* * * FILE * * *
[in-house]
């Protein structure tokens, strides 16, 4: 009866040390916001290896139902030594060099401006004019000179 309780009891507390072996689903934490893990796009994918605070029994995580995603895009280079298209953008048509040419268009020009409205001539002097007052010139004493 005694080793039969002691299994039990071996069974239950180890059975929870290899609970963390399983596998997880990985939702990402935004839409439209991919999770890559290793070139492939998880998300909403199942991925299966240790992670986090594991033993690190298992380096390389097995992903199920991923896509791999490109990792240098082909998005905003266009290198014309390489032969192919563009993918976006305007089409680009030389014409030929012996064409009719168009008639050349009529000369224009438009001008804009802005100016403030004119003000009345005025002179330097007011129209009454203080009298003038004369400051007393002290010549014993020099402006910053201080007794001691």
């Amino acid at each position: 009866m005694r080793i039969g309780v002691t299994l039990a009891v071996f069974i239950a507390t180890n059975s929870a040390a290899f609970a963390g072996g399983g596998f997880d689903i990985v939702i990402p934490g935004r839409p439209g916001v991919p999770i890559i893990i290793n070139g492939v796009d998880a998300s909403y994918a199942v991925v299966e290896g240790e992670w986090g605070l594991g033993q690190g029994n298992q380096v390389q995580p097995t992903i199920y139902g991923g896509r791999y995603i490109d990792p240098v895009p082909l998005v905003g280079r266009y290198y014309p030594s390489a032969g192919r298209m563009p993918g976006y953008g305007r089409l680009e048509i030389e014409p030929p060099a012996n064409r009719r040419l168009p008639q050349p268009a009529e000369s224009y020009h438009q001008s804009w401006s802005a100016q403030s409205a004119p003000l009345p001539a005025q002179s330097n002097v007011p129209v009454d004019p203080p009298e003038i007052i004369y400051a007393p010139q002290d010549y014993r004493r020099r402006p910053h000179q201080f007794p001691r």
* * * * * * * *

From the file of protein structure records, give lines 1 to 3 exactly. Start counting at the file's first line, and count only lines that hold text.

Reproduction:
[in-house]
């Protein structure tokens, strides 16, 4: 009866040390916001290896139902030594060099401006004019000179 309780009891507390072996689903934490893990796009994918605070029994995580995603895009280079298209953008048509040419268009020009409205001539002097007052010139004493 005694080793039969002691299994039990071996069974239950180890059975929870290899609970963390399983596998997880990985939702990402935004839409439209991919999770890559290793070139492939998880998300909403199942991925299966240790992670986090594991033993690190298992380096390389097995992903199920991923896509791999490109990792240098082909998005905003266009290198014309390489032969192919563009993918976006305007089409680009030389014409030929012996064409009719168009008639050349009529000369224009438009001008804009802005100016403030004119003000009345005025002179330097007011129209009454203080009298003038004369400051007393002290010549014993020099402006910053201080007794001691």
């Amino acid at each position: 009866m005694r080793i039969g309780v002691t299994l039990a009891v071996f069974i239950a507390t180890n059975s929870a040390a290899f609970a963390g072996g399983g596998f997880d689903i990985v939702i990402p934490g935004r839409p439209g916001v991919p999770i890559i893990i290793n070139g492939v796009d998880a998300s909403y994918a199942v991925v299966e290896g240790e992670w986090g605070l594991g033993q690190g029994n298992q380096v390389q995580p097995t992903i199920y139902g991923g896509r791999y995603i490109d990792p240098v895009p082909l998005v905003g280079r266009y290198y014309p030594s390489a032969g192919r298209m563009p993918g976006y953008g305007r089409l680009e048509i030389e014409p030929p060099a012996n064409r009719r040419l168009p008639q050349p268009a009529e000369s224009y020009h438009q001008s804009w401006s802005a100016q403030s409205a004119p003000l009345p001539a005025q002179s330097n002097v007011p129209v009454d004019p203080p009298e003038i007052i004369y400051a007393p010139q002290d010549y014993r004493r020099r402006p910053h000179q201080f007794p001691r």